Oulo Bamboo Clothing
Oulo Bamboo Clothing
Oulo is an active lifestyle based brand, specialising in bamboo. The founder, Samantha, designs garments to ensure you feel confident and comfortable from studio to street.
Oulo is an active lifestyle based brand, specialising in bamboo. The founder, Samantha, designs garments to ensure you feel confident and comfortable from studio to street
Bamboo is getting a lot of traction in the world of fashion lately and all for a reason. Bamboo fabric is extremely soft, durable and contains thermo-regulating properties which makes it a popular fabric choice all year around. In this article we will start by weighing out some of the pros and cons of bamboo fabric to help inform you about whether this buttery soft fabric is for you.
Antibacterial. bamboo requires very little to no pesticides. With the fabric unable to host the bacteria and allergens, it's antimicrobial and antibacterial properties make it a great choice for sensitive skin.
Breathable. Bamboo viscose fabric is particularly popular for its breathable properties and tends to be much stretchier than cotton, which makes it perfect for skin-tight garments.
Thermo-regulating. Many people claim that it has helped to keep them cooler as the breathable fabric doesn't cling to the skin. The absorbent fabric also wicks away moisture, keeping the skin cool and dry. These insulating characteristics also make bamboo fabric warm in colder months. Win-win.
Biodegradable. Unlike cotton and several other fabrics, bamboo does not require the large amounts of water, pesticides and attentive care. 100% biodegradable, it takes just over a year for bamboo fabrics to biodegrade.
Carbon footprint. Bamboo does is part by consuming Co2- It’s a regenerative plant, meaning that it can be harvested more than once as it grows super fast and easy.
Bamboo provides a bunch of positive properties that many other fabric lack, however some disadvantages still exist. It is important to weigh up the pros and cons of bamboo fabric when it comes to making the right fabric choice for you.
Chemical use. The manufacturing process of some bamboo fabrics requires the use of chemicals, which can be considered toxic and are not so eco-friendly. Oulo's fabric supplier uses an eco-friendly soaking solution, and this solution is kept in a closed-loop system which allows for it to be recycled over and over. The main drawback of producing fabrics from tree cellulose is that it can lead to large amounts of waste but when correct and conscious manufacturing processes are applied, this waste can be handled more sustainably.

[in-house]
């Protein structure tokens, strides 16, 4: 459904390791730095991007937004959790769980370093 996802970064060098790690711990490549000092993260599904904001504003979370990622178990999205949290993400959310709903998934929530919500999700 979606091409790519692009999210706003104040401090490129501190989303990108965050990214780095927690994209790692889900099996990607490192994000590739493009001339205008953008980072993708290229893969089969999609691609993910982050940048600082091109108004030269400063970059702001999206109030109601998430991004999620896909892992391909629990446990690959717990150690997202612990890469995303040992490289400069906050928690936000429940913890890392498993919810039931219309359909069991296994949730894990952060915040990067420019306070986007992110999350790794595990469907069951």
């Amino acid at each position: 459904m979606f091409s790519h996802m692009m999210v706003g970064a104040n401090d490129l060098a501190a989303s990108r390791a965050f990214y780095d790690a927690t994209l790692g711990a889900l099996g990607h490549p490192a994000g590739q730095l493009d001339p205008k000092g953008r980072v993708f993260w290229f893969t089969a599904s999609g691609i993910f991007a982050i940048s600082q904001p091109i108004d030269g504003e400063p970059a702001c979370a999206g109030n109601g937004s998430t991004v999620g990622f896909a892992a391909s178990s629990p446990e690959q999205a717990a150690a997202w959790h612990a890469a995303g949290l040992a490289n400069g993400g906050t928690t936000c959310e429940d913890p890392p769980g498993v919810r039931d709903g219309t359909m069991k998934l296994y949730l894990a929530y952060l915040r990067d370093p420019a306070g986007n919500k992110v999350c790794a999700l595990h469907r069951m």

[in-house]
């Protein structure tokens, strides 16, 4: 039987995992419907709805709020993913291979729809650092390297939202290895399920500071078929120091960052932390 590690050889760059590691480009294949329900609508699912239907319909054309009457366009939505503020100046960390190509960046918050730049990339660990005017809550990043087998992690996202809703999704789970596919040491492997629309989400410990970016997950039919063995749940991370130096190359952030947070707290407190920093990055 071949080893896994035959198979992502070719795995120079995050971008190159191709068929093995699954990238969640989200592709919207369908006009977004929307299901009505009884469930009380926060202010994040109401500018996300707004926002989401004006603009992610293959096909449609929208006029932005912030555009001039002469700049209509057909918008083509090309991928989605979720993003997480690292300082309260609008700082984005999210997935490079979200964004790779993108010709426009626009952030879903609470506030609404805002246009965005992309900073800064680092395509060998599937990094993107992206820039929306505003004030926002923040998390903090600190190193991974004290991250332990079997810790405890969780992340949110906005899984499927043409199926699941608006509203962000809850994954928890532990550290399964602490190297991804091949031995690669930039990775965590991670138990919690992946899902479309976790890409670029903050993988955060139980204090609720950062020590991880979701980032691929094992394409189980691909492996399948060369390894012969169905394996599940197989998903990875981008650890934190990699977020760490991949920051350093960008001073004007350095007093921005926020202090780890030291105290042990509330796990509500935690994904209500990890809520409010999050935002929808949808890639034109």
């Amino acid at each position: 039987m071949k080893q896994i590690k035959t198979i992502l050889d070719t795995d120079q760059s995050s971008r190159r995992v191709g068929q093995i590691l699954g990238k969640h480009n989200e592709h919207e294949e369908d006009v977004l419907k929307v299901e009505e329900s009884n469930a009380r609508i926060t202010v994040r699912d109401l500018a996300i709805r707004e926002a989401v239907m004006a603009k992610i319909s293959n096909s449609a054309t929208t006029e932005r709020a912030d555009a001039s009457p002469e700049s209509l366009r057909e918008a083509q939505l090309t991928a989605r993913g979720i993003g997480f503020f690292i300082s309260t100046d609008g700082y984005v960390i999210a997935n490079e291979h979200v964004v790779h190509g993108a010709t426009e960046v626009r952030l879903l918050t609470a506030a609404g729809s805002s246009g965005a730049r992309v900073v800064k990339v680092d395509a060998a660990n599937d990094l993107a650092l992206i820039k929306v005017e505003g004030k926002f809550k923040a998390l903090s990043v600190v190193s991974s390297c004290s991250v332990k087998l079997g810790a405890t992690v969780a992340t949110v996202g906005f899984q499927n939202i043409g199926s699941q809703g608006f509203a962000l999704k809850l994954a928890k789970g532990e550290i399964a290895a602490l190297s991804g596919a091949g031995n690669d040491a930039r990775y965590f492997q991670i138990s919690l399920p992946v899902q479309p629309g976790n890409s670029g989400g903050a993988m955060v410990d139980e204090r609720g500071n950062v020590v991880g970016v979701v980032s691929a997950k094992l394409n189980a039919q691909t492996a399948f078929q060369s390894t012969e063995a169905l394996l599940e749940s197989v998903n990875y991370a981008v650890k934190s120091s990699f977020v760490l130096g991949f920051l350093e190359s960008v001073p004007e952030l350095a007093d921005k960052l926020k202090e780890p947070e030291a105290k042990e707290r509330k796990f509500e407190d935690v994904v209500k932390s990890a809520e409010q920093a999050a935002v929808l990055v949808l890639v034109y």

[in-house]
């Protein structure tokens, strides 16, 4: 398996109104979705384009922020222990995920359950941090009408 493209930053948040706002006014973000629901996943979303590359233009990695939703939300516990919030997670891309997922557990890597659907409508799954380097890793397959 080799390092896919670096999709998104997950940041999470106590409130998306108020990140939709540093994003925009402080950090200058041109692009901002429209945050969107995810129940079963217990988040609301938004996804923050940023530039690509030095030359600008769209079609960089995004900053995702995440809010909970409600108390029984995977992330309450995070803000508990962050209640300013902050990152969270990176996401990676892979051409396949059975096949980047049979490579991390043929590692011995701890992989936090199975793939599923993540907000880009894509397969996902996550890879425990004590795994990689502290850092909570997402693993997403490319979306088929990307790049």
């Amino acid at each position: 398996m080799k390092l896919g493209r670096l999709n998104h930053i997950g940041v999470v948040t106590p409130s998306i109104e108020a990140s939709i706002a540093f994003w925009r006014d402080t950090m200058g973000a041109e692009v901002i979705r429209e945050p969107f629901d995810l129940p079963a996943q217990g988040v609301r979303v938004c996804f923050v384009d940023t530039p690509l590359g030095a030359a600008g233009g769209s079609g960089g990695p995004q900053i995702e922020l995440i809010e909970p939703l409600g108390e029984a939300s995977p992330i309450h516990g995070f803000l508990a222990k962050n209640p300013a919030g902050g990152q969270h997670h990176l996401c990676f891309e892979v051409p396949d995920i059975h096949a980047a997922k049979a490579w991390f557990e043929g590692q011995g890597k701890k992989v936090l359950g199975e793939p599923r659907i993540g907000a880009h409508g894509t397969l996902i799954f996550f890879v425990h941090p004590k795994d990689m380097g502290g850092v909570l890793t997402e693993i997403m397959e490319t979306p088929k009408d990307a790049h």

Price. The price of bamboo is still pretty high in comparison to regular cotton, but when compared to more premium options such as organic cotton or Egyptian cotton, it can be considered more cost-effective.
Drying time. It can take a bit longer to dry due to holding more moisture than regular cotton.
How is it made?
Ever wonder how such soft fabric is made from something as strong and tough as bamboo? The following steps should help you to understand the process a bit more...
1 - It all starts with harvesting mature bamboo plants, this occurs at the time the stalks are between 2-4 years old.Bamboo is considered a weed in some places and grows naturally in many parts of the world which naturally makes bamboo resistant to insects and diseases, unlike other cultivated plants that require harmful pesticides to grow. The bamboo stacks are cut as cleanly as possible to enabling the shoots to grow faster.
2- After harvesting, it's transported to a nearby factory to be chopped up into smaller chips, which is easier to transport.
3- The manufacturers use a chemical solution to extract the cellulose from the chips and convert them into pulp. In order to make the process planet-friendly, manufacturers should use an eco-friendly soaking solution which follows the "Global Organic Textile Standard" of approval. Sadly, not all of them use this solution so it is worth verifying this where possible. The chemicals in the soaking solution are kept in a closed-loop system which allows for it to be recycled over and over.
4- Once soaked in the solution, the bamboo pulp will begin to break down. The pulp is drained and pressed, recycling the solution for the next batch. This forms parchment like sheets which are easier to handle, better for storing and much lighter to transport.
5- Once the sheets are completely dry, they're ground up and spun into bamboo fibre. Manufacturers use a process to separate and spin the fibre into threads and create a basic weaving yarn referred to as Bamboo Viscose.
6- The bamboo viscose is then sold to garment suppliers who can then convert the fabric into clothing.
Worldwide production of bamboo
Bamboo grows most commonly in South America and Asia due to the prominence of tropical and temperate climates. This being said, it can also be found in parts of Africa, in the southern United States and Australia.
Currently the biggest producer without a doubt is China, so much that sometimes it is referred to as the Bamboo Kingdom. The provinces with the largest total area of bamboo cultivation are Fujian and Sichuan.
China is home to 40% of all known bamboo species worldwide and around 20% of bamboo sold worldwide is cultivated in China.
- Bamboo is one of the most environmentally friendly plants in the world! Compared to cotton, bamboo uses 1/3 of the amount of water to grow.
- Some species of bamboo can grow as much as 2 to 4 feet per day!
- Bamboo is actually a type of grass, not a tree.